Simple Crystal Activity Tester

Check and match crystals for your home-brew projects.

J. Frank Brumbaugh KB4ZGC RO. Box 30 - c/o Defendini Salinas PR 00751-0030

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uarlz crystals are found in practical!) everj piece of electronics used by today's ama-lams who build iheir own equipment find themselves using crystals in many projects.

Mans low power transmitters and double conversion receivers require crystals for their stable oscillators. Crystal ladder filters used in receiver IF circuits must have crystals closely matched in frequency to ensure steep skirts.

Crystals are available from a variety of sources. Most hams, especially older hams, usually have spare crystals in their junk boxes. 1 hese arc often available for very low prices at hamfest flea markets. Most such crystals are in the lower ham bands, white some are multiplier types for higher frequency bands,

Most mail order parts (lealers advertise long lists of inexpensive surplus microprocessor crystals, ideal for ladder fillers in receiver IF strips. Many, too, are suitable for use in ho me-brew test equipment such as capacity and inductance measuring instruments.

Regardless of its intended use. a crystal must be active. That is, it must start oscillating immediately when power is applied. It musí oscillate on a single frequency , and that frequency must be stable. The more active a crystal is, the better it will perform, whether i\s an oscillator or in a filter.

In addition to being of good quality, the several crystals used in receiver IF filters must all be matched to the same frequency within tight tolerances. Purchasing a set o I four. six. or more frequency-matched crystals from a manufacturer is extremely expensive. Buying a handful of surplus microprocessor crystals for about a dollar each and matching them yourself will cost only a fraction of the price of a commercial set,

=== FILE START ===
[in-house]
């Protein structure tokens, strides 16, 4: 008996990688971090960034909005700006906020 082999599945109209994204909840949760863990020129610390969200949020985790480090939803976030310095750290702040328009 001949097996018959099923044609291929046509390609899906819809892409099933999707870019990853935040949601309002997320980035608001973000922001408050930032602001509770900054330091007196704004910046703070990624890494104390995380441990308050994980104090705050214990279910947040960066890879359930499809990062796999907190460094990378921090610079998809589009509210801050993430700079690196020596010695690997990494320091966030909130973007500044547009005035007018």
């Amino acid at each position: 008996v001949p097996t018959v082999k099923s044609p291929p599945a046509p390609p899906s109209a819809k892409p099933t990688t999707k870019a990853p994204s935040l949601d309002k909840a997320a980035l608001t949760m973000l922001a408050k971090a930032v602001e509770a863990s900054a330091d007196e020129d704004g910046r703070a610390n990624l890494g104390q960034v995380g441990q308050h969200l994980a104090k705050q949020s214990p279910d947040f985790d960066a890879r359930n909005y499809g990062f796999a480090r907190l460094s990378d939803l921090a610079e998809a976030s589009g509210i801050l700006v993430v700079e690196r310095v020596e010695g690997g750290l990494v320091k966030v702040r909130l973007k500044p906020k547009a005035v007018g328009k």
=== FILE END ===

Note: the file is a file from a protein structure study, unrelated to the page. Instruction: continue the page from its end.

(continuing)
The simple instrument described here enables easy checking of crystal activity. Used with a frequency counter, crystals can readily be matched in frequency to within a few hertz. It covers the important range of below 1 MHz to slightly above 13 MH/_ The crystals used by hams in oscillators and filters fall within this range of frequencies.

Two versions of this instrument are illustrated: a simple and a deluxe. The only difference is in the method of indicating crystal activity. In the simple version, the brightness of an LED indicates activity level; in the deluxe version, a meter indicates activity level. In its simple version this instrument can he constructed in under one hour for less than five dollars, and probably at no cost at all when using junk box parts. The deluxe version will cost little more.

Circuit description

Fig. 1 shows the schematic version for the simple version; Fig, 2 illustrates the changes required for the deluxe version. Please refer to this illustration for the following discussion.

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